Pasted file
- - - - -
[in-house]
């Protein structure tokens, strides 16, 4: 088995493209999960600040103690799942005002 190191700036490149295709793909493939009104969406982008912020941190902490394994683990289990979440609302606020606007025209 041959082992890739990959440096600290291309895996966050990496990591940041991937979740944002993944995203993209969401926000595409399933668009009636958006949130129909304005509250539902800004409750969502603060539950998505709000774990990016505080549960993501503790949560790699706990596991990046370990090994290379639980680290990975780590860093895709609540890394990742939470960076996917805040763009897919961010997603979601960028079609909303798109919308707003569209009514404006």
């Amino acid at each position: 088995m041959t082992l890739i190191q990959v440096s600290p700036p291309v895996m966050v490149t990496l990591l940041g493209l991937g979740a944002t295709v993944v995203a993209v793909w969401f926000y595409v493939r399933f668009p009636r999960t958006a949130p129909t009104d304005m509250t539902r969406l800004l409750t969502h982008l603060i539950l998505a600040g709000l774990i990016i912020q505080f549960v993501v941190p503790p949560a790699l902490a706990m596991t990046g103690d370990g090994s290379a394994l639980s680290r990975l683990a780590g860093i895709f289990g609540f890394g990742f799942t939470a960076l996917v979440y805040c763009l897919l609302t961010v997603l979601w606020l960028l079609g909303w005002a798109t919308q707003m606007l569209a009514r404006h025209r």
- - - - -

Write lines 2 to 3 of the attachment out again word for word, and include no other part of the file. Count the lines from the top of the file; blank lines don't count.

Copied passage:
């Protein structure tokens, strides 16, 4: 088995493209999960600040103690799942005002 190191700036490149295709793909493939009104969406982008912020941190902490394994683990289990979440609302606020606007025209 041959082992890739990959440096600290291309895996966050990496990591940041991937979740944002993944995203993209969401926000595409399933668009009636958006949130129909304005509250539902800004409750969502603060539950998505709000774990990016505080549960993501503790949560790699706990596991990046370990090994290379639980680290990975780590860093895709609540890394990742939470960076996917805040763009897919961010997603979601960028079609909303798109919308707003569209009514404006």
């Amino acid at each position: 088995m041959t082992l890739i190191q990959v440096s600290p700036p291309v895996m966050v490149t990496l990591l940041g493209l991937g979740a944002t295709v993944v995203a993209v793909w969401f926000y595409v493939r399933f668009p009636r999960t958006a949130p129909t009104d304005m509250t539902r969406l800004l409750t969502h982008l603060i539950l998505a600040g709000l774990i990016i912020q505080f549960v993501v941190p503790p949560a790699l902490a706990m596991t990046g103690d370990g090994s290379a394994l639980s680290r990975l683990a780590g860093i895709f289990g609540f890394g990742f799942t939470a960076l996917v979440y805040c763009l897919l609302t961010v997603l979601w606020l960028l079609g909303w005002a798109t919308q707003m606007l569209a009514r404006h025209r």